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Winds of change generating a powerful debate over Mt Emerald

Clean, green renewable energy powering 60 per cent of Cairns and the whole of the Tableland shines like the holy grail of electricity generation. Could you live next door to a windfarm? Listen to Windy Hill residents and make up your own mind.

It is a glittering prize that few would turn their backs on.

If it gets the go-ahead, the proposed $550 million Mt Emerald wind farm near Walkamin will also provide a boost for the local economy and is promised to become a drawcard for high-tech tourism on the Tableland.

In addition, there is a separate plan for a $12 million Asia Pacific Energy Innovation Centre where visitors can learn about energy efficiency.

It is estimated that during construction of the wind farm there will be up to 100 people working on site with ongoing employment for 10 to 15.

The innovation centre, featuring a 200-seat restaurant and galleria with 30 display units leased to organisations showcasing energy generation technologies, would provide long-term jobs for 80 to 100 people.

But the Tableland Wind Turbine Action group is alarmed at the prospect of the area’s 70-80 households having 75 turbines nearby, the size of 40-storey buildings whirring day and night.

Their concerns include noise, health, loss of visual amenity, restrictions on aerial spraying, creation of a micro-climate affecting crops, reduced property values and the impact on the ecology of the area.

On this latter point, even the Wildlife Preservation Society of Queensland and Cairns Far North Environment Centre have questioned the building of the facility at Mt Emerald.

Both organisations – which support renewable energy – say the wind farm is a good concept but is in the wrong place.

Noise and its effect on health are among the main concerns of the 80 to 100 members of the TWTA, some of whom do not live in the area.

Arriga-based TWTA member Lee Schwerdtfeger said about “70 to 80” homes were within 2km of the site and would be subjected to “industrial noise, potentially 24 hours a day which is not consistent with a rural area”.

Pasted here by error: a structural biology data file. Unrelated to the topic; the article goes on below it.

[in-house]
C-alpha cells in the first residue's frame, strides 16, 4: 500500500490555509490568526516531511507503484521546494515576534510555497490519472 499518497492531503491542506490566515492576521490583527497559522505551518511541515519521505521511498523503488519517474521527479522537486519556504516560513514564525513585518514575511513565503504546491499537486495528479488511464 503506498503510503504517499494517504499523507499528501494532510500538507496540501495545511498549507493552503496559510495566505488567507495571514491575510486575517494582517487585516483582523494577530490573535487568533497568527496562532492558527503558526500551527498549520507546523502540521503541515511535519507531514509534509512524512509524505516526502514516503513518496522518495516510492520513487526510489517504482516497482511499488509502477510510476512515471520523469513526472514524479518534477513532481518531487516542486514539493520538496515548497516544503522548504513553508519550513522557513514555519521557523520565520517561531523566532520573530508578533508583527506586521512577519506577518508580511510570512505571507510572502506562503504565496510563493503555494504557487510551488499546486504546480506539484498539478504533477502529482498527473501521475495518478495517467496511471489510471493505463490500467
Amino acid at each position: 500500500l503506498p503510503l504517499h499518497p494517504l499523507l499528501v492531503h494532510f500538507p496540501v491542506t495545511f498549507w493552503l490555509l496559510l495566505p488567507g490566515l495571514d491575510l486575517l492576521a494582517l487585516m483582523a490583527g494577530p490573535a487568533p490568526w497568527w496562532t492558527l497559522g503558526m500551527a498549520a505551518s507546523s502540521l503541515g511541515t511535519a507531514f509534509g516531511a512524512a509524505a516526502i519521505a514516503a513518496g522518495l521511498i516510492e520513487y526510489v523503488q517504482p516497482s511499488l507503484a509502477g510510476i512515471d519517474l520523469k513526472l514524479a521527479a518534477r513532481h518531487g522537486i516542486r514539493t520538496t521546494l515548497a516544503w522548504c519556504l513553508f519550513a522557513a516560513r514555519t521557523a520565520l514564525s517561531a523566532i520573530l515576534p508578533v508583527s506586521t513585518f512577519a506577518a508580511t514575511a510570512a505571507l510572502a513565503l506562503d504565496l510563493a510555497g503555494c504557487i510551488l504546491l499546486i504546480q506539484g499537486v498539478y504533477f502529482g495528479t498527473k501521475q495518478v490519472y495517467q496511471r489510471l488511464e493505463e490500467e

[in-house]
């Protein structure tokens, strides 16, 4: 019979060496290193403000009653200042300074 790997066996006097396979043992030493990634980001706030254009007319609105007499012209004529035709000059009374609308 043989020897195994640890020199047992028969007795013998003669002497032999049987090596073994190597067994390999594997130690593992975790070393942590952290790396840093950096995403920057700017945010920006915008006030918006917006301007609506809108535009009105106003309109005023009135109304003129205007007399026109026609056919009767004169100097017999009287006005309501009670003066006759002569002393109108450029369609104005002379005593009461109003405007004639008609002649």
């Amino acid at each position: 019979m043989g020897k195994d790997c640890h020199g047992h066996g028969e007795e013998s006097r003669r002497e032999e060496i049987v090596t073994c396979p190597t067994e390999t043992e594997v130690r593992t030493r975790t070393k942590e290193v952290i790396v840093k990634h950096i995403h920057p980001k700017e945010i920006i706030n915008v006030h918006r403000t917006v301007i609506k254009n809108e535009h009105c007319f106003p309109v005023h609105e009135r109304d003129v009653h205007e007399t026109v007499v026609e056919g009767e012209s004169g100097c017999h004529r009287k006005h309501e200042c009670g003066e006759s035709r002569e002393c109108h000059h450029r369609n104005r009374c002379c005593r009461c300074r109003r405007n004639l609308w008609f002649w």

She said the developers have estimated 11 houses would be affected by the wind turbines.

Ms Schwerdtfeger said the turbines could be a health concern, with a recent Senate inquiry recommending further research into the possible harmful effect of wind turbines on human health.

“We just don’t know what to expect, and that’s one of the problems,” she said.

But developers Ratch (Australia) and partners Port Bajool, who own the 2400ha site, say there have been no peer-reviewed scientific studies indicating damage to health from noise.

They say the wind farm would be designed to keep noise levels below limits set out in Queensland and Australian guidelines.

Their website quotes Doctors for Environment Australia, who say: “A number of allegations have been made in relation to adverse health effects of living near wind turbines which do not appear to be supported by scientific evidence.”

They say renewable sources of energy are good for reducing the threats caused by fossil fuels which they say are “responsible for a significant disease burden in our community”.

The developers are pushing the environmental benefit of producing electricity locally from wind power instead of transmitting it from coal-fired generators in Central Queensland and losing 30-40 per cent of power en route.

John Morris, a Port Bajool director, said the proposed wind farm promised “a reliable source of renewable energy on our doorsteps” that could power about 75,000 homes.

He said it would provide energy security in a crisis, should power lines go down, and the shorter transmission distance to the Cairns market would ease cost pressure on power bills.

Mr Morris said the main transmission lines would run through the property and wherever possible, they had moved the turbines into the plateau to make them less visible.

While some would be visible, he said they had done their “very best to minimise the impact”.

Visitors to the innovation centre, including people wanting to build an energy efficient house, would be able to learn about energy saving appliances and sustainable building materials.

“It is going to be a major drawcard for tourists,” Mr Morris said.

APEIC director, Wendy Morris, said the plan was to bring together consumers and providers of power generation and efficient technologies. She said they were already talking to organisations, including JCU and government departments.

They would also like to work with Cairns Convention Centre to attract energy conferences.

Mr Morris disagreed with the objections made on ecological grounds, saying the pads the turbines were on would take up a tiny percentage of the site.

He said they had received advice that spraying over surrounding farmland would not be dramatically affected.

And he dismissed the claim that wind turbines create a micro-climate causing temperature changes of up to 4C that affected growing conditions.

Mr Morris also offered reassurance about property values. He said Port Bajool were developers of the nearby Springmount Park and Oaky Creek Farms.

“We have got a bigger stake than anyone in surrounding land values and sales and we have complete confidence that it (the wind farm) is not going to affect them,” he said.

Tableland Regional Councillors will weigh up the competing arguments in the next couple of months when they decide on Ratch’s application.

– Additional reporting by Michael Serenc